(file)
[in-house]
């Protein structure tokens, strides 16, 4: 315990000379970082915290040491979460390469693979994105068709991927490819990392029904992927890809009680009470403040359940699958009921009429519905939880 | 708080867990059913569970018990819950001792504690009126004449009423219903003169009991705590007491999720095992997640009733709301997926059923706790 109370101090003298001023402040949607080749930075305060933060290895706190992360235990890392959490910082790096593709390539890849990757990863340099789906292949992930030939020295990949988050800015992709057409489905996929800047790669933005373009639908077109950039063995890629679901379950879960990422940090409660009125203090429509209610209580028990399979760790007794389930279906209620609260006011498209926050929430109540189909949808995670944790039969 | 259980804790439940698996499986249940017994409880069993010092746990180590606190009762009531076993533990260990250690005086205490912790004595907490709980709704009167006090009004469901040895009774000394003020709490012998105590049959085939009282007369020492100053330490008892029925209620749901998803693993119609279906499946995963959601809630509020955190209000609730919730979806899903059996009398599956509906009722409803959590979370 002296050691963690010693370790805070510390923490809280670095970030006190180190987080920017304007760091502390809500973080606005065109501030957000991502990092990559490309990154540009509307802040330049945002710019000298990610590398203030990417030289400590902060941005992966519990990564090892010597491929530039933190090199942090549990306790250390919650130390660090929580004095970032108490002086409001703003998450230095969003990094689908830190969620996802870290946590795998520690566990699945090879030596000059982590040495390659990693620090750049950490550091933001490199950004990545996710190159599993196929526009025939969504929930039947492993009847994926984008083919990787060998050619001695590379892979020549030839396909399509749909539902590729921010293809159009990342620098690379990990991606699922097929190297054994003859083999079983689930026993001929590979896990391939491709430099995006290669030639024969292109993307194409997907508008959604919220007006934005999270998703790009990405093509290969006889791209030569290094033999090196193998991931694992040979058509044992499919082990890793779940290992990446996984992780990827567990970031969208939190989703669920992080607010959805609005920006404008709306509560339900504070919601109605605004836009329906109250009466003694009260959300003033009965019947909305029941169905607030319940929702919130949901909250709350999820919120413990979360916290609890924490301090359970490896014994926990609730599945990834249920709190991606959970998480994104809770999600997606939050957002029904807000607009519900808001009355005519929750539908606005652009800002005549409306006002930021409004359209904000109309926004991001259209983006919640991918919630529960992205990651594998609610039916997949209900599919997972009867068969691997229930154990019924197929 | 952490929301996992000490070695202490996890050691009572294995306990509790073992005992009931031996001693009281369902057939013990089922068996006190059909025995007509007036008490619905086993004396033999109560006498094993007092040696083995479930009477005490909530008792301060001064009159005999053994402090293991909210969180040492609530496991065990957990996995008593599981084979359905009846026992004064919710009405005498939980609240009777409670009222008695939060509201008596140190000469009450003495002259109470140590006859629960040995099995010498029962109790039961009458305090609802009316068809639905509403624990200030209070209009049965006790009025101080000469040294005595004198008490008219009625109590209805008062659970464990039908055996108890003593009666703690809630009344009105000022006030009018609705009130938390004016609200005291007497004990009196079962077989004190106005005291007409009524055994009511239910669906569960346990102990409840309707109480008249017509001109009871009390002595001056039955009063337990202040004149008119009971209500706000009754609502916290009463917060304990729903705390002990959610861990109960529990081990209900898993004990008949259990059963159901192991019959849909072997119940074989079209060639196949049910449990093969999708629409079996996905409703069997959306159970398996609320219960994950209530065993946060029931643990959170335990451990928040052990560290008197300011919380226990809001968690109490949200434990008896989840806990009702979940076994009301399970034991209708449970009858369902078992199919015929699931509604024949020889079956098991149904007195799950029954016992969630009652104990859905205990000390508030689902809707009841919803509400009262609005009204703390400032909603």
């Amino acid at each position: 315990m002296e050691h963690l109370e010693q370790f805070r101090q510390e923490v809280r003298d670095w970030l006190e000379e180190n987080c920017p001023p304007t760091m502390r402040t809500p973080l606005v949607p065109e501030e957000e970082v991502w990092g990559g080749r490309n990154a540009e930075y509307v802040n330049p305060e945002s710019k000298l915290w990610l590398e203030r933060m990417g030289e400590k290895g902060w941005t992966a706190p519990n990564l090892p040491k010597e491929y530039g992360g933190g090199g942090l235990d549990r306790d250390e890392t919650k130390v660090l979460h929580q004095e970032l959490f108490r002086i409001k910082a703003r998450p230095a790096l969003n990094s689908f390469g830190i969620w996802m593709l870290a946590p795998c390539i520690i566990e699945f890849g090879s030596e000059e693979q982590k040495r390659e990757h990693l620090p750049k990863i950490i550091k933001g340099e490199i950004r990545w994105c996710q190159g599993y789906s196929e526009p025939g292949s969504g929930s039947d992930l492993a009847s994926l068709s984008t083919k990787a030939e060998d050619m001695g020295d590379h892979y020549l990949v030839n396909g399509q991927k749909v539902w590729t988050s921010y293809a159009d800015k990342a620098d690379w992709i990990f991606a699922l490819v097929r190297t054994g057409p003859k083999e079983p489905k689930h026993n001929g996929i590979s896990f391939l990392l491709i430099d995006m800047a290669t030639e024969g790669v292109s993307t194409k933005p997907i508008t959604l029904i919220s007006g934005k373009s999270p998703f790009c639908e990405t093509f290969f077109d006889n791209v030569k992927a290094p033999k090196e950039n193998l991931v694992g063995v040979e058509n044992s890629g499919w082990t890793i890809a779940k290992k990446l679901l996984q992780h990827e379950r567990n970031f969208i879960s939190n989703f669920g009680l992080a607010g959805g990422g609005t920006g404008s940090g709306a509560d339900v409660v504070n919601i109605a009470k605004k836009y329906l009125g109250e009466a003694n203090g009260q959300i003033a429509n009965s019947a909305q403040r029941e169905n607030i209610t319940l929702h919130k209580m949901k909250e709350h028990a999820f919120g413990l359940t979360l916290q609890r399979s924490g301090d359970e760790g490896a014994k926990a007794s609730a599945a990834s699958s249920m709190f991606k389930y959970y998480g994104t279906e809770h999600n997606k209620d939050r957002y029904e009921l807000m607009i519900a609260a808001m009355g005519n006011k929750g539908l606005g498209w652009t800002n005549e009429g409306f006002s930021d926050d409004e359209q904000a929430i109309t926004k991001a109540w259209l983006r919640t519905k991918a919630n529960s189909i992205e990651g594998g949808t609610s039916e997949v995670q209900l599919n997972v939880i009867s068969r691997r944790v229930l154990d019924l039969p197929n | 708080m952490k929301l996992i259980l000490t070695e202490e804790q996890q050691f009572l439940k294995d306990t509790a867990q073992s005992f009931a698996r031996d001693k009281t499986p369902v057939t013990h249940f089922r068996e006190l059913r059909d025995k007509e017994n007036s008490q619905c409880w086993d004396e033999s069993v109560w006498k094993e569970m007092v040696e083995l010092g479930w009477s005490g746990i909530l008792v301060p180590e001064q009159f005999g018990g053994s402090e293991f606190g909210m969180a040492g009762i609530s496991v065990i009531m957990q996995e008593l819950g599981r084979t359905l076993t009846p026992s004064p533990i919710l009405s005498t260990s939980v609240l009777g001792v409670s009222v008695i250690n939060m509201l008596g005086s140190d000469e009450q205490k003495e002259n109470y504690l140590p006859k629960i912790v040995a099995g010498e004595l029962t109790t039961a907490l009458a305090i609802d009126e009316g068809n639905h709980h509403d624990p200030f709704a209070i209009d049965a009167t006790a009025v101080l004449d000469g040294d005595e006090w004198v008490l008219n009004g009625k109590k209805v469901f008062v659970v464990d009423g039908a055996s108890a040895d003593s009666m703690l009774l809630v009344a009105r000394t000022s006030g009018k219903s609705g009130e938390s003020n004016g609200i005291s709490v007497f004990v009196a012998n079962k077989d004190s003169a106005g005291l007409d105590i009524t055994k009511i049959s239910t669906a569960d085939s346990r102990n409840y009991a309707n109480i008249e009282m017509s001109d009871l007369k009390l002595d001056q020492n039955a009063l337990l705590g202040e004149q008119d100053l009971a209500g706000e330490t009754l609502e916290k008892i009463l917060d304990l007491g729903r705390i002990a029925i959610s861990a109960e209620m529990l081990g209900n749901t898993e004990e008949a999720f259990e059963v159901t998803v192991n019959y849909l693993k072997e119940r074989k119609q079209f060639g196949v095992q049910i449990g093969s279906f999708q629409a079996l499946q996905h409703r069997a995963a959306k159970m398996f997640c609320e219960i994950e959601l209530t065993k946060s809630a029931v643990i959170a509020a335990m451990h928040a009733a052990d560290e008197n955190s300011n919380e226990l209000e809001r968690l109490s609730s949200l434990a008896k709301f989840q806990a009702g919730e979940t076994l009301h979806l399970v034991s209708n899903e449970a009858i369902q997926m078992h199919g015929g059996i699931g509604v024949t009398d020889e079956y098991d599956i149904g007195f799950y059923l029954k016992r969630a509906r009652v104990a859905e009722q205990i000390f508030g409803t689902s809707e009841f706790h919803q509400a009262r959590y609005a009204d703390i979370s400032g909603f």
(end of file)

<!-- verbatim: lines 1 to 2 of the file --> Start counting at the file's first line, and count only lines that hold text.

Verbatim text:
[in-house]
């Protein structure tokens, strides 16, 4: 315990000379970082915290040491979460390469693979994105068709991927490819990392029904992927890809009680009470403040359940699958009921009429519905939880 | 708080867990059913569970018990819950001792504690009126004449009423219903003169009991705590007491999720095992997640009733709301997926059923706790 109370101090003298001023402040949607080749930075305060933060290895706190992360235990890392959490910082790096593709390539890849990757990863340099789906292949992930030939020295990949988050800015992709057409489905996929800047790669933005373009639908077109950039063995890629679901379950879960990422940090409660009125203090429509209610209580028990399979760790007794389930279906209620609260006011498209926050929430109540189909949808995670944790039969 | 259980804790439940698996499986249940017994409880069993010092746990180590606190009762009531076993533990260990250690005086205490912790004595907490709980709704009167006090009004469901040895009774000394003020709490012998105590049959085939009282007369020492100053330490008892029925209620749901998803693993119609279906499946995963959601809630509020955190209000609730919730979806899903059996009398599956509906009722409803959590979370 002296050691963690010693370790805070510390923490809280670095970030006190180190987080920017304007760091502390809500973080606005065109501030957000991502990092990559490309990154540009509307802040330049945002710019000298990610590398203030990417030289400590902060941005992966519990990564090892010597491929530039933190090199942090549990306790250390919650130390660090929580004095970032108490002086409001703003998450230095969003990094689908830190969620996802870290946590795998520690566990699945090879030596000059982590040495390659990693620090750049950490550091933001490199950004990545996710190159599993196929526009025939969504929930039947492993009847994926984008083919990787060998050619001695590379892979020549030839396909399509749909539902590729921010293809159009990342620098690379990990991606699922097929190297054994003859083999079983689930026993001929590979896990391939491709430099995006290669030639024969292109993307194409997907508008959604919220007006934005999270998703790009990405093509290969006889791209030569290094033999090196193998991931694992040979058509044992499919082990890793779940290992990446996984992780990827567990970031969208939190989703669920992080607010959805609005920006404008709306509560339900504070919601109605605004836009329906109250009466003694009260959300003033009965019947909305029941169905607030319940929702919130949901909250709350999820919120413990979360916290609890924490301090359970490896014994926990609730599945990834249920709190991606959970998480994104809770999600997606939050957002029904807000607009519900808001009355005519929750539908606005652009800002005549409306006002930021409004359209904000109309926004991001259209983006919640991918919630529960992205990651594998609610039916997949209900599919997972009867068969691997229930154990019924197929 | 952490929301996992000490070695202490996890050691009572294995306990509790073992005992009931031996001693009281369902057939013990089922068996006190059909025995007509007036008490619905086993004396033999109560006498094993007092040696083995479930009477005490909530008792301060001064009159005999053994402090293991909210969180040492609530496991065990957990996995008593599981084979359905009846026992004064919710009405005498939980609240009777409670009222008695939060509201008596140190000469009450003495002259109470140590006859629960040995099995010498029962109790039961009458305090609802009316068809639905509403624990200030209070209009049965006790009025101080000469040294005595004198008490008219009625109590209805008062659970464990039908055996108890003593009666703690809630009344009105000022006030009018609705009130938390004016609200005291007497004990009196079962077989004190106005005291007409009524055994009511239910669906569960346990102990409840309707109480008249017509001109009871009390002595001056039955009063337990202040004149008119009971209500706000009754609502916290009463917060304990729903705390002990959610861990109960529990081990209900898993004990008949259990059963159901192991019959849909072997119940074989079209060639196949049910449990093969999708629409079996996905409703069997959306159970398996609320219960994950209530065993946060029931643990959170335990451990928040052990560290008197300011919380226990809001968690109490949200434990008896989840806990009702979940076994009301399970034991209708449970009858369902078992199919015929699931509604024949020889079956098991149904007195799950029954016992969630009652104990859905205990000390508030689902809707009841919803509400009262609005009204703390400032909603």